14-20 February 2014 #694

Whose Home is it anyway?

Sushil Koirala’s first of many hurdles is to untangle the Home Ministry knot
Trishna Rana
Nearly three months after elections, Nepal got its 37th prime minister in Sushil Koirala on Tuesday. That makes six PMs in six years. But no sooner had the voting concluded in the CA hall, a bitter but all-too-familiar turf war erupted between the UML and Nepali Congress over ministerial portfolios.

So far, Koirala has rubbished the UML’s claims of an unwritten agreement on naming Bamdev Gautam the Home Minister in the new cabinet. Senior leaders within the NC also argue that the portfolio should stay within the party so as to establish a political culture. UML leaders, on the other hand, have refused to join the government unless the NC yields to its demands. Earlier, the UML mysteriously dropped its insistence on a new election for president, ostensibly after NC assurances that it would get Home.

The Home Ministry has been a coveted bastion of power and wealth with the Police, APF, intelligence services, and 75 Chief District Officers under its direct control. And with local elections slotted for later this year, whoever lands the job will yield considerable influence on the future course of Nepali politics. The NC’s humiliating defeat in the local polls of 1997 when Gautam was Home Minister, means that the party is extremely averse to see the man who knows all the tricks of the trade back in the same ministry.

While it’s not surprising that this particular portfolio is being so fiercely contested, Koirala and UML Chairman Jhalanath Khanal are also using the pretext of an inter-party feud to buy time as they settle disputes within their own ranks. With the NC, General Secretary Prakash Man Singh and nephew Shekhar Koirala are both vying for the lucrative post. Similarly, Khanal who lost the UML parliamentary party leader elections to KP Oli last week, might not be too keen to hand over such a vital ministry to Bamdev Gautam, who is Oli’s strongest ally.

Prime Minister Koirala’s first order of business is to untangle the Home Ministry knot. Then he has to sort out the allotment of other powerful portfolios and that, we know from experience, can be a long-drawn process. There is a real danger that Koirala might fall into the same trap as his UML-counterpart Khanal, who spent nearly half his six month long stint as PM in 2011 trying to form a full cabinet.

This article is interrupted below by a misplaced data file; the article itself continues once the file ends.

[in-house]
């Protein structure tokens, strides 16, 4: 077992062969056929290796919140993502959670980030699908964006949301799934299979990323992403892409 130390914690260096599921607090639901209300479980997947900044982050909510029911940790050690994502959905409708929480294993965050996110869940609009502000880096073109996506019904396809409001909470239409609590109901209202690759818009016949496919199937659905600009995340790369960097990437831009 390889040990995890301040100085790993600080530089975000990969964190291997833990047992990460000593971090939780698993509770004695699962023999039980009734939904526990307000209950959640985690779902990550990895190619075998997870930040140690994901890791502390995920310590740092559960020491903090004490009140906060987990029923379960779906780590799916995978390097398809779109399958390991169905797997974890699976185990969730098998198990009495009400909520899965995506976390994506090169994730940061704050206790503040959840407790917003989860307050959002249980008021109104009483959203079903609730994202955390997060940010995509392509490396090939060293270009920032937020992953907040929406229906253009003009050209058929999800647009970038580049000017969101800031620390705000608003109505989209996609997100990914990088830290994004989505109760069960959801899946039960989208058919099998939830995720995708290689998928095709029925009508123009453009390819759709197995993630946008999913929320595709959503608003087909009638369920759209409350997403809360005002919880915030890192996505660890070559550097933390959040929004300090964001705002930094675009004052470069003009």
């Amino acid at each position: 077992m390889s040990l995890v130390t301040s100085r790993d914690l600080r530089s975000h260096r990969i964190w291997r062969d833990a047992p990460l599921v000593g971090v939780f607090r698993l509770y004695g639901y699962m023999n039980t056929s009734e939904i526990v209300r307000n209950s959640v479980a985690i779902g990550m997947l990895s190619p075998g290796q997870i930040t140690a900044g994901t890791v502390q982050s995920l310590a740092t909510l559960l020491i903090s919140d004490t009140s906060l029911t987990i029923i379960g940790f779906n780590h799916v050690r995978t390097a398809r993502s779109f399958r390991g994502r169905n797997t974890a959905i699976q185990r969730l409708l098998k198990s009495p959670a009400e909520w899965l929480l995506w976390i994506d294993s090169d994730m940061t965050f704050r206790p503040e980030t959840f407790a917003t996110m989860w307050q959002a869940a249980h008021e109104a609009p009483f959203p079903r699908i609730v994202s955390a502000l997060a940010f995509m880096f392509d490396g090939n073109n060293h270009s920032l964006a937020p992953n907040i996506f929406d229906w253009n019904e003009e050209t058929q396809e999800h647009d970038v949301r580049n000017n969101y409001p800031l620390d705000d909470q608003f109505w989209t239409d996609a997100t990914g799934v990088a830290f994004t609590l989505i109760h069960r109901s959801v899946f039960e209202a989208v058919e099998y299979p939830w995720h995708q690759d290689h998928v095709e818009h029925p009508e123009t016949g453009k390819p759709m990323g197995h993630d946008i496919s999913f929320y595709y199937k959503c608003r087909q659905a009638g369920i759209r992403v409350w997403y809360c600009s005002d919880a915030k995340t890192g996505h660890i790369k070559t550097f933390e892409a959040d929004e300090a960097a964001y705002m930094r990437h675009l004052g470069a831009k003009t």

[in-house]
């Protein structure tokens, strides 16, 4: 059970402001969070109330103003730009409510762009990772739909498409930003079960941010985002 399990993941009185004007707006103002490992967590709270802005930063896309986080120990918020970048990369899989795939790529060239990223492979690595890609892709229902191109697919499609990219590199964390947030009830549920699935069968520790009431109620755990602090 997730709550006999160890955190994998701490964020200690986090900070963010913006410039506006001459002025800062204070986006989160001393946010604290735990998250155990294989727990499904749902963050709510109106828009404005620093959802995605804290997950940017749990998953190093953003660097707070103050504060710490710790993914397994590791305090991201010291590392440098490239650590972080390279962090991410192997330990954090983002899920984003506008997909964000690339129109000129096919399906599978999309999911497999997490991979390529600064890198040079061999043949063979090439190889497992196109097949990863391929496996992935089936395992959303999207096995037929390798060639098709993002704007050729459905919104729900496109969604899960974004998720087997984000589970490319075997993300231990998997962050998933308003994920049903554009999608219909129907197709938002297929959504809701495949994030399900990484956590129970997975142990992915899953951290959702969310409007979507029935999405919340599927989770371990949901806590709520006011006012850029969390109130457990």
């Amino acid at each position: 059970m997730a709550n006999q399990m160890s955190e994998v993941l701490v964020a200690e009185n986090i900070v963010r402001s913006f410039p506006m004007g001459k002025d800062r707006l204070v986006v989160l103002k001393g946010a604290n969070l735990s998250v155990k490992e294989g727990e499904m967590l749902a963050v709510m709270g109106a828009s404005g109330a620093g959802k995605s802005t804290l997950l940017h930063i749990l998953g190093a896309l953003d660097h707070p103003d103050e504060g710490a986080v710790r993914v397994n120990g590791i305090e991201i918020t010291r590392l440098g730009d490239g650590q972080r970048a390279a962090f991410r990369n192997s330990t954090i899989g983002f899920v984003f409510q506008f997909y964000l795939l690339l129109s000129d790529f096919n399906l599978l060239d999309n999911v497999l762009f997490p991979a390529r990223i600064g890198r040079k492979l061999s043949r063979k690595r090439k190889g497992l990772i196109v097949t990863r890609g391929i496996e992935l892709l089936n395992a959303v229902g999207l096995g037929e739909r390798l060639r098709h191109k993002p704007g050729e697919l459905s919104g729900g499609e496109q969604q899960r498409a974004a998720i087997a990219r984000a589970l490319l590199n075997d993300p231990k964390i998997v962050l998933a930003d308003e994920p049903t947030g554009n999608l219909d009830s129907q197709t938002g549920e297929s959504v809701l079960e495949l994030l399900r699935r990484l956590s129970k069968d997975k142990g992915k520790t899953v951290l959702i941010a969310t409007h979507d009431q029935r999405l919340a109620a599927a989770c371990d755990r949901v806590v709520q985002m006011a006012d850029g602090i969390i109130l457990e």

For most of his 60-year political career, Koirala has been content playing second fiddle, working quietly in the background. Now that he is the top boss, it’s time to exhibit the kind political acumen that has been often missing from Nepal’s leaders and be willing to assert his authority on a polity with deep cleavages. His major challenge will be to reconcile with and work alongside key political players like the UCPN (Maoist), RPP-N, and Madhes-based parties who all voted against him.

Unlike many of his predecessors in Baluwatar, Koirala is free from the shackles of past mistakes and has the support of almost three-fourth of the assembly as well as the general public. The septuagenarian leader might have a hard time remembering all the seven point and five point deals that his party has signed on till date, but if Koirala can deliver on just three goals by February 2015 - conducting local elections, completing the new constitution, and providing basic services and safety to citizens - he will have achieved what even his illustrious cousin, Girija Prasad, couldn’t and Nepalis will remember him as a great statesman.

Read also:

Another crossroad, EDITORIAL

The year of living dangerously, ANURAG ACHARYA

comments powered by Disqus